Ernesto Bertani was born on February 3rd, 1949 in Buenos Aires (Argentina). He is the second child of a traditional middle class family, and the result of a blend of immigrant generations from Italy, France and Spain.
During elementary school, he was an outstanding student; however, this did not apply during high school. Apparently, Ernesto got bored and instead of listening to his teachers, he would draw or illustrate the last football match he had seen. When he felt romantic at heart, he would draw erotic motifs. His aunt Bertha Rioboo, painter and gallery worker, would take him to art exhibitions and it was together with her, by observing how she painted during the weekends, that he discovered that he could also become a painter. Nevertheless, he started studying Architecture, which he dropped out during the second year to enjoy, for the first time, the “freedom of painting all the time…”
Self-taught until the age of 24, he later studied sculpture with the master Leonardo Rodríguez. In 1975, in an attempt to give color to his gypsums, he resumed his classes with Victor Chab, mentor who gave him the encouragement he needed to work as a full time painter.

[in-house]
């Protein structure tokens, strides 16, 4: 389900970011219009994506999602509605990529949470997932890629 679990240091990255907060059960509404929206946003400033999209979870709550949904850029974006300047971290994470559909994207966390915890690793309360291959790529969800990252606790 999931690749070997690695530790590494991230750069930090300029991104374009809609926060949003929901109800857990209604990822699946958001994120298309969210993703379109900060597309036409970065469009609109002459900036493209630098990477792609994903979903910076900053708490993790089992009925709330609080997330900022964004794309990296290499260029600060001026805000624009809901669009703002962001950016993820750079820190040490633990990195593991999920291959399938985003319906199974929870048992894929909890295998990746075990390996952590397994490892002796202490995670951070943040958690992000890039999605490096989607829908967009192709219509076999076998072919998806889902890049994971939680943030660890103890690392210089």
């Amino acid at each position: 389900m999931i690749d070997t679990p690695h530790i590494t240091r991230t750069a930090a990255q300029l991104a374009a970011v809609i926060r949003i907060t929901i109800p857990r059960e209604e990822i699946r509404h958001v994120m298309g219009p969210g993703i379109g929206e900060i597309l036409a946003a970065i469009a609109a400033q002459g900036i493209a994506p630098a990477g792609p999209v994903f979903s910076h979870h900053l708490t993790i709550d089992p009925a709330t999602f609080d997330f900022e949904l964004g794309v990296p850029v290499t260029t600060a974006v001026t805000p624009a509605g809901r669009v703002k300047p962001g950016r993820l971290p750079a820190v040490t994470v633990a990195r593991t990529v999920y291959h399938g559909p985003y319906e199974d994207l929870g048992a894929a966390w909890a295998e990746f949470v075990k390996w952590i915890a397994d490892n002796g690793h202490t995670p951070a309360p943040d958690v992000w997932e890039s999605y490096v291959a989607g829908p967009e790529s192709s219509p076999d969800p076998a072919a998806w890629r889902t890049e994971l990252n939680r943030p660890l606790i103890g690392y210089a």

He has received numerous awards, among which are: the First Price for Painting (1982) and the First Price for Drawing (1983) at the Municipal Hall in Buenos Aires; the Casa de las Américas Award, at the Havana Biennial (Cuba, 1984), the Grand Prize of Honor at the National Drawing Hall (1994) and the Grand Prize of Honor at the National Painting Hall (2002).
He has been an exclusive artist at Zurbarán Gallery, one of Argentina’s most well known galleries, which is in charge of the organization of his exhibitions and the edition of the publications that describe his work.
In his pictorial work, he elaborates images whose mimesis with the real exceeds the analogy. His hyper realistic technique is the most appropriate way to transmit messages of great rhetoric elaboration, in which the simplest elements are combined with irony and clarity. His series on cashmere images, in which he reflects on clothing and its correlation with the social imaginary, also stands out.